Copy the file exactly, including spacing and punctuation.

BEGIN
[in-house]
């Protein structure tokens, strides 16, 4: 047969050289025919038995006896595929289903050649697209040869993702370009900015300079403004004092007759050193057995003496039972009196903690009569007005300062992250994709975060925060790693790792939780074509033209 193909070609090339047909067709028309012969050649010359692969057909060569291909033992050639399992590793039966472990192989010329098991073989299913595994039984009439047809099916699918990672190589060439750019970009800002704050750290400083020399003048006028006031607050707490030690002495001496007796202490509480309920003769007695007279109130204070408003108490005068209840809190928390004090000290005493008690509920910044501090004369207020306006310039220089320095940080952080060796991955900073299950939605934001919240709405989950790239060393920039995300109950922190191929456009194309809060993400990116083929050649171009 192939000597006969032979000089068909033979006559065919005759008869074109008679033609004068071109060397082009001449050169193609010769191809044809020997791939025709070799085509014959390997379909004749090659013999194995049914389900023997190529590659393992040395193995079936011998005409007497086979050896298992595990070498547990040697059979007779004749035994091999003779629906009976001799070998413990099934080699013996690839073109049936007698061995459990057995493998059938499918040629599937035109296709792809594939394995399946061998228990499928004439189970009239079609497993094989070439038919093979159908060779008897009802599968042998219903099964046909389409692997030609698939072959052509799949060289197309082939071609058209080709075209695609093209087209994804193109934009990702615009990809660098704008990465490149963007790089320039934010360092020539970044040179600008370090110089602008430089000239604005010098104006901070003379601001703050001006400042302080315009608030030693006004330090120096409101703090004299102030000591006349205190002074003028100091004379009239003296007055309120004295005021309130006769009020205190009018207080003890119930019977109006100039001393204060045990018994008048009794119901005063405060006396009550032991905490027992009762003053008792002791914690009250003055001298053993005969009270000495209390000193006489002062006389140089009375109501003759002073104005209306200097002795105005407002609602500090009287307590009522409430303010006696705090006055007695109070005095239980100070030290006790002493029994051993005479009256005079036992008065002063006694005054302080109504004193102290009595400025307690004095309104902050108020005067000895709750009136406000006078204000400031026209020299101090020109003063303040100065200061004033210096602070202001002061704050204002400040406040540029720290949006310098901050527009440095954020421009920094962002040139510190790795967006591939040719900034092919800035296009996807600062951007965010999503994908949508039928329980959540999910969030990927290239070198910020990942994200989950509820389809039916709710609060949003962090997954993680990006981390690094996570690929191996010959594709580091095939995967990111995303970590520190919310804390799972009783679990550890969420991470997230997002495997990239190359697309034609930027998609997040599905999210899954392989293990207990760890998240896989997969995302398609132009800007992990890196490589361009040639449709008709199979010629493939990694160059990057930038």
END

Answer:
[in-house]
């Protein structure tokens, strides 16, 4: 047969050289025919038995006896595929289903050649697209040869993702370009900015300079403004004092007759050193057995003496039972009196903690009569007005300062992250994709975060925060790693790792939780074509033209 193909070609090339047909067709028309012969050649010359692969057909060569291909033992050639399992590793039966472990192989010329098991073989299913595994039984009439047809099916699918990672190589060439750019970009800002704050750290400083020399003048006028006031607050707490030690002495001496007796202490509480309920003769007695007279109130204070408003108490005068209840809190928390004090000290005493008690509920910044501090004369207020306006310039220089320095940080952080060796991955900073299950939605934001919240709405989950790239060393920039995300109950922190191929456009194309809060993400990116083929050649171009 192939000597006969032979000089068909033979006559065919005759008869074109008679033609004068071109060397082009001449050169193609010769191809044809020997791939025709070799085509014959390997379909004749090659013999194995049914389900023997190529590659393992040395193995079936011998005409007497086979050896298992595990070498547990040697059979007779004749035994091999003779629906009976001799070998413990099934080699013996690839073109049936007698061995459990057995493998059938499918040629599937035109296709792809594939394995399946061998228990499928004439189970009239079609497993094989070439038919093979159908060779008897009802599968042998219903099964046909389409692997030609698939072959052509799949060289197309082939071609058209080709075209695609093209087209994804193109934009990702615009990809660098704008990465490149963007790089320039934010360092020539970044040179600008370090110089602008430089000239604005010098104006901070003379601001703050001006400042302080315009608030030693006004330090120096409101703090004299102030000591006349205190002074003028100091004379009239003296007055309120004295005021309130006769009020205190009018207080003890119930019977109006100039001393204060045990018994008048009794119901005063405060006396009550032991905490027992009762003053008792002791914690009250003055001298053993005969009270000495209390000193006489002062006389140089009375109501003759002073104005209306200097002795105005407002609602500090009287307590009522409430303010006696705090006055007695109070005095239980100070030290006790002493029994051993005479009256005079036992008065002063006694005054302080109504004193102290009595400025307690004095309104902050108020005067000895709750009136406000006078204000400031026209020299101090020109003063303040100065200061004033210096602070202001002061704050204002400040406040540029720290949006310098901050527009440095954020421009920094962002040139510190790795967006591939040719900034092919800035296009996807600062951007965010999503994908949508039928329980959540999910969030990927290239070198910020990942994200989950509820389809039916709710609060949003962090997954993680990006981390690094996570690929191996010959594709580091095939995967990111995303970590520190919310804390799972009783679990550890969420991470997230997002495997990239190359697309034609930027998609997040599905999210899954392989293990207990760890998240896989997969995302398609132009800007992990890196490589361009040639449709008709199979010629493939990694160059990057930038």